FTX trains Airmen for deployed environment

  • Published
  • By Airman 1st Class Marcus M. Bullock
  • 633rd Air Base Wing Public Affairs

Trucking through the woods, sweat dripping from their foreheads with every step, Airmen try to cool their bodies in the scorching heat. Surrounded only by the forest, with light barely peeking through the trees, members of the 633rd Security Forces Squadron, 633rd Force Support Squadron, and 633rd Medical Operations Squadron teamed together for a field training exercise simulating day-to-day operations in a deployed environment at the Marine Corps Base Quantico in Quantico, Virginia.

The buzzing from the insects in the forest is only dwarfed by the sound of leaves rustling and twigs snapping under their feet as they progress through a grueling 11-mile march.

Stopping only on occasion to hydrate before continuing with the mission, they near their objective. Quieting their footsteps as they try to recon the enemy’s position; silence could be the difference between life and death for the members participating who may face this situation in a real combat environment at some point in their military career.

While at Quantico, the 633rd SFS members, known as defenders, sharpened their skills while conducting day and night reconnaissance operations, establishing a forward operating base, and clearing villages to acquire a specific target.

According to U.S. Air Force Maj. Matthew Hall, 633rd SFS operations officer, the field training is preparing Airmen to perform in high-paced environments by exposing them to a multitude of stressful factors.

“Most of the tasks that we are going to be asked to do in a deployed environment are usually done under a high stress situation,” Hall said. “Because of that, the training that’s required for Airmen to be proficient in their jobs, requires us to simulate that high stress environment and to train to muscle-memory.”

Patrolling, reacting to indirect fire and entry control procedures helps push the Airmen to the brink of exhaustion to build the skills needed in a combat environment, Hall said.

“These FTXs are awesome training opportunities for these Airmen not only for the mental aspect, but the physical aspect as well,” said Senior Airman Jordan Ryan, 633rd SFS unit scheduler/trainer. “Taking them out through the woods and learning these tactics that they probably haven’t seen in a while is overall a great learning experience and if we keep these up, we’re going to have a lot tougher defenders out there.”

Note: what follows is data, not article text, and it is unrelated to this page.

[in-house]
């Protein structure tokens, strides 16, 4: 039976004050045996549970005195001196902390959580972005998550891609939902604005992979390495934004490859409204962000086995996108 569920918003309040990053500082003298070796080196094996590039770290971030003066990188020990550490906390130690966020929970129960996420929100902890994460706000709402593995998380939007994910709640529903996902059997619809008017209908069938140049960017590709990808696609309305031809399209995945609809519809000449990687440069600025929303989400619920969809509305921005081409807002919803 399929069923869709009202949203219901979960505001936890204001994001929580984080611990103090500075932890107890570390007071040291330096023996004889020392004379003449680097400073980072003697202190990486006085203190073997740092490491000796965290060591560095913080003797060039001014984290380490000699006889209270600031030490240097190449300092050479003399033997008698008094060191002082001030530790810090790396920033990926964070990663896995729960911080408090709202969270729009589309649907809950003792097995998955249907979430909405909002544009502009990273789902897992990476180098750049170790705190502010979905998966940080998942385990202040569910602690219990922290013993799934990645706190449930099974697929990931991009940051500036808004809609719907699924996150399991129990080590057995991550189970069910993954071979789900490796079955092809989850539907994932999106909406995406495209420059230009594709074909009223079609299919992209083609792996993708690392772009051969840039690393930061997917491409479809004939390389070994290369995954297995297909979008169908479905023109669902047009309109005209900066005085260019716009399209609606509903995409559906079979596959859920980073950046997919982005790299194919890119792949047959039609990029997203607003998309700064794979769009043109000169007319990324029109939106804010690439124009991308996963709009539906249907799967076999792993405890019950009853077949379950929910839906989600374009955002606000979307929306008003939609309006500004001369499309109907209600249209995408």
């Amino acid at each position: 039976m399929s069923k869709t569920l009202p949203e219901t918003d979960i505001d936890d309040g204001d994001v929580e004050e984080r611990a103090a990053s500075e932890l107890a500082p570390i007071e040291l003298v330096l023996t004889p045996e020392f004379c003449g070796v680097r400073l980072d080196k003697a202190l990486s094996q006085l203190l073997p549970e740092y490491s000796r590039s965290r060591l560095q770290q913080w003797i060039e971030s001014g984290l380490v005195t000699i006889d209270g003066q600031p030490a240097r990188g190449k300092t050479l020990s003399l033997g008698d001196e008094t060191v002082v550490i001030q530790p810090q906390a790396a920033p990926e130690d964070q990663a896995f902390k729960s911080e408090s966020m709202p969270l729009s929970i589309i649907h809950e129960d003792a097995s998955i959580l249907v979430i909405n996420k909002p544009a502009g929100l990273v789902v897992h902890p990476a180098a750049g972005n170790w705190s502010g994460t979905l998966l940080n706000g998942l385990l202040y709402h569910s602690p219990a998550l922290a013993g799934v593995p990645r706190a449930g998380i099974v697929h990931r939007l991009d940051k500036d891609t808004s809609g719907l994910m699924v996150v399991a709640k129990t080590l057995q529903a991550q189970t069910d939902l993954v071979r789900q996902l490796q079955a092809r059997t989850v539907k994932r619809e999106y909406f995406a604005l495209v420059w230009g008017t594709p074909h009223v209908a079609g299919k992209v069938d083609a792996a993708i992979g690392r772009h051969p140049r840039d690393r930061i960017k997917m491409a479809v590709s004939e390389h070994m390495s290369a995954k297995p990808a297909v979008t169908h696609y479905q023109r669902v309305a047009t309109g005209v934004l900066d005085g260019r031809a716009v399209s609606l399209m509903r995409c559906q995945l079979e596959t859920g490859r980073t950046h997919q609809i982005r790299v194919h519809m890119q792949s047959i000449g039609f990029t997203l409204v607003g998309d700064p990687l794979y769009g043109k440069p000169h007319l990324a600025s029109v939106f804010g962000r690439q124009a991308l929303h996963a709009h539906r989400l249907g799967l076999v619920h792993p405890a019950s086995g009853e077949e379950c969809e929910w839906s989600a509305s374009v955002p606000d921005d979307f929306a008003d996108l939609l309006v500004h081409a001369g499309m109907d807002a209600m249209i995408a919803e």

Feeding the beast

While defenders trucked through miles of untamed terrain, feeding the beast fell to the small team of eight who also practiced their expeditionary skills by feeding more than 100 members participating in the FTX. Finding dining accommodations in the woods complicated their mission so Airmen set up a food preparation tent to store, cook, and serve meals--a skill they may need if downrange.

“This is what we are going to have to do when we are deployed to a bare base or a location that doesn’t have the infrastructure we need,” said Master Sgt. Adam Rains, 633rd FSS sustainment services flight superintendent. “This training is a really good opportunity for us because it’s been harder to get our younger Airmen experience on this field feeding equipment.”

With each hot meal provided, the 633rd FSS Airmen saw firsthand how valuable their hard work was to the other members of the exercise.

“They don’t want to stay back from the (feeding) shifts,” said Capt. Laura Haggerty, 633rd FSS officer in charge. “They all want to go to the feeding operation because they get to see that real time gratitude that comes with our mission.”

Care under fire

As temperatures rose well into the triple digits during the FTX, members of the 633rd MOS cared for participants while working to decrease the possibility of heat related illnesses, a very real threat.

According to Tech. Sgt. Christian Roebbelen, 633rd Medical Operations GroupOG paramedic, the deployed environment allowed his Airmen the opportunity to handle real-life medical issues while training for hostile conditions.

With the nearest hospital over an hour away, it was up to the paramedics on the scene to perform patient evaluations, administer medical aid, and transport injured Airmen to receive further medical treatment.

“We don’t get to work a lot as stand-alone medics so it’s great training and a refresher for us,” Roebbelen said. “We are here to support our members, regardless of the environment.”

Over the course of five days, the combined effort of the three units helped execute an FTX that enabled Airmen to increase their real-world readiness capabilities. From conducting security operations exercises to providing medical aid to feeding everyone out in the field, every Airmen had a role to help accomplish the FTX mission.